9 August ~2012
Me and the dogs are having a rest day, spending all day alternating between wading/swimming in the Yellowstone River, lounging along the bank in the shade of junipers and pines, and sleeping in the truck.
Yesterday we came in from a backpack trip in the Madison Range, five miles from a one room cabin in a gorgeous setting. I am sure grateful to however came upon that spot and decided it would be perfect for a forest service cabin.
For some reason I thought the area around the cabin would be dry - maybe because of the low elevation compared to Colorado. Instead I found that you go through large expanses of wildflowers on the pass. Green meadows and wildflowers mixed with Spruce and Fir continue on down into the valley where the cabin sits,with an awesome view of the peaks of the Hilgard Range out the front window.
I enjoyed reading the log entries about the grizzlies that would show up at night, clawing on the side of the canyon, at times looking in the windows. This didn't happen a long time ago - just in the last few years. Last September the Forest Service reported that grizzlies were visiting the cabin every night. The cabin's three windows have bars over them, which are bolted all the way through the pine logs. I could see claw marks on the side of the cabin where the chimney is.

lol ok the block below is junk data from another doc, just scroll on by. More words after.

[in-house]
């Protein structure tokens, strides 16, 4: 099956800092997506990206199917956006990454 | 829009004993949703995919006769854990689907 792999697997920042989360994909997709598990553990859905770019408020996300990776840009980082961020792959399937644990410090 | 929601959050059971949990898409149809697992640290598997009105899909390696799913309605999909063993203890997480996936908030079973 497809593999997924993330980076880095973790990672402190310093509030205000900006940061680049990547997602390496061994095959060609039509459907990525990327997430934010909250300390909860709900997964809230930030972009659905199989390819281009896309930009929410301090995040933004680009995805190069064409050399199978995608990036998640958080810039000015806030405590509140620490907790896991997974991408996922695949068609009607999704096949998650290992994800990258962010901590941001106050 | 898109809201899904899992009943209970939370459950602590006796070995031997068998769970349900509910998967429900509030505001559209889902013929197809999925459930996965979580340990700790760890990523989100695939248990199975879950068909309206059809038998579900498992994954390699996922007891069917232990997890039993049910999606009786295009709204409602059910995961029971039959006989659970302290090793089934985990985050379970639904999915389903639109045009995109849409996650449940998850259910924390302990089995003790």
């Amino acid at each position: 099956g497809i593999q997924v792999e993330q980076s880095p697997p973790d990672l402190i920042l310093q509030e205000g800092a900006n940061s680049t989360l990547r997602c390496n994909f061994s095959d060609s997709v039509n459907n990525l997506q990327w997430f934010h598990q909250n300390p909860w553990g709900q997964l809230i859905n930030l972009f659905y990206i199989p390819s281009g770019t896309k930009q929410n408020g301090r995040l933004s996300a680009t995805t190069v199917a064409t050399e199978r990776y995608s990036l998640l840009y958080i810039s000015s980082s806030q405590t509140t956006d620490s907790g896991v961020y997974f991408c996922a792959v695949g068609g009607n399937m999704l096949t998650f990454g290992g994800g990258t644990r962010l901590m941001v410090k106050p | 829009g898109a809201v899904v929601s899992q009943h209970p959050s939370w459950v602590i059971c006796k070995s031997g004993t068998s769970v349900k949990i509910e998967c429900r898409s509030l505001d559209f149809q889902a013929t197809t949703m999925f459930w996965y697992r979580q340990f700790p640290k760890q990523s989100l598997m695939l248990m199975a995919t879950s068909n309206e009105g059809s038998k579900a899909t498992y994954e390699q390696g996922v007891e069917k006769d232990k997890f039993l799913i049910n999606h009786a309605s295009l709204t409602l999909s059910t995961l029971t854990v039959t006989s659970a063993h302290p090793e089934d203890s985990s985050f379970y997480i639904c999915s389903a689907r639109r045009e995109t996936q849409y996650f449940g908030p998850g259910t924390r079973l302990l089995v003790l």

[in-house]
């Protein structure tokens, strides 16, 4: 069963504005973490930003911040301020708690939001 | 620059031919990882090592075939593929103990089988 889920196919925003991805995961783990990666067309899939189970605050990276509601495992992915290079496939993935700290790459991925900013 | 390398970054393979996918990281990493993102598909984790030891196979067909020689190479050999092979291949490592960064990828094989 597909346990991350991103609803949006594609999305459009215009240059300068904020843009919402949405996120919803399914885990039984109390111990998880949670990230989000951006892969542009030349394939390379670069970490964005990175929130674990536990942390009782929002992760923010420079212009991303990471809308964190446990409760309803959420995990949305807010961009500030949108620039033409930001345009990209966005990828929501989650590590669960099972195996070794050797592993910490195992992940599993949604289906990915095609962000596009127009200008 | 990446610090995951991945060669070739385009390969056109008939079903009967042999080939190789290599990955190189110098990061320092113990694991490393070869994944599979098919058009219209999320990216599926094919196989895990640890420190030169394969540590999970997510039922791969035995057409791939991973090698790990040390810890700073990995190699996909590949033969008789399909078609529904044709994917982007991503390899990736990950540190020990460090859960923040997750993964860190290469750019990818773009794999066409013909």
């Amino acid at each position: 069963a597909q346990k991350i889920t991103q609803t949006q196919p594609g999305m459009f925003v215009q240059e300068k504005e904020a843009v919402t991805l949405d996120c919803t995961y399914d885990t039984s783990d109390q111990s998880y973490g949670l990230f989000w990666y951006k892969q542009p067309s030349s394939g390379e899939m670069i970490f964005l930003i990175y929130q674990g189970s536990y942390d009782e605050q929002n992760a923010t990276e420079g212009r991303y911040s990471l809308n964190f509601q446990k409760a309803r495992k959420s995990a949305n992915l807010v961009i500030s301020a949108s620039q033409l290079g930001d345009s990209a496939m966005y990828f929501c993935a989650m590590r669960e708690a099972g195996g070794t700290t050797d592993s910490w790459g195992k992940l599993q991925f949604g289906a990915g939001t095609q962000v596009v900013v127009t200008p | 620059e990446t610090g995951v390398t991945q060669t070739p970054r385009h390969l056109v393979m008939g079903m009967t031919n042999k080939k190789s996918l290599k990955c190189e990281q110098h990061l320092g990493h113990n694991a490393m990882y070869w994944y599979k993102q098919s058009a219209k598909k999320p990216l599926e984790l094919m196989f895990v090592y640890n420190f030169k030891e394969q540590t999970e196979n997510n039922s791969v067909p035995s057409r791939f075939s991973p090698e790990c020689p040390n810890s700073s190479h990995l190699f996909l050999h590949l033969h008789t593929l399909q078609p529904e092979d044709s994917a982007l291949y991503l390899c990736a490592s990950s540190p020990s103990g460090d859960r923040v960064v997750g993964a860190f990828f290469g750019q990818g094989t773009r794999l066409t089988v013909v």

I was disappointed we didn't see any bears around the cabin and in our hikes over the pass to and from the cabin. It is classic grizzly country - a lot like Mount Washburn in Yellowstone, which isn't that far away.
Just knowing you are in grizzly habitat adds some excitement to the hike though. When we went through dense stands of Spruce up on the pass, I chose not to make noise, and scare any potential bears away. Instead I had my pepper spray at the ready, and watched the dog's reactions to anything they might smell.
A couple of times the dogs acted liked they scented something behind the cabin. More than once Hayley barked at a sound in the woods. That could have been our grizzly, and the commotion the dogs made at its presence keep it further out.
I will be back - maybe next time right before hunting season, when the bears are busy preparing for winter, and are moving around more.
It was a few days of paradise with complete solitude, and the wonderful companionship of my border collies. They all loved it up there too.
"Those who have packed far up into grizzly country know that the presence of even one grizzly on the land elevates the mountains, deepens the canyons, chills the winds, brightens the stars, darkens the forest, and quickens the pulse of all who enter it.
- John Murray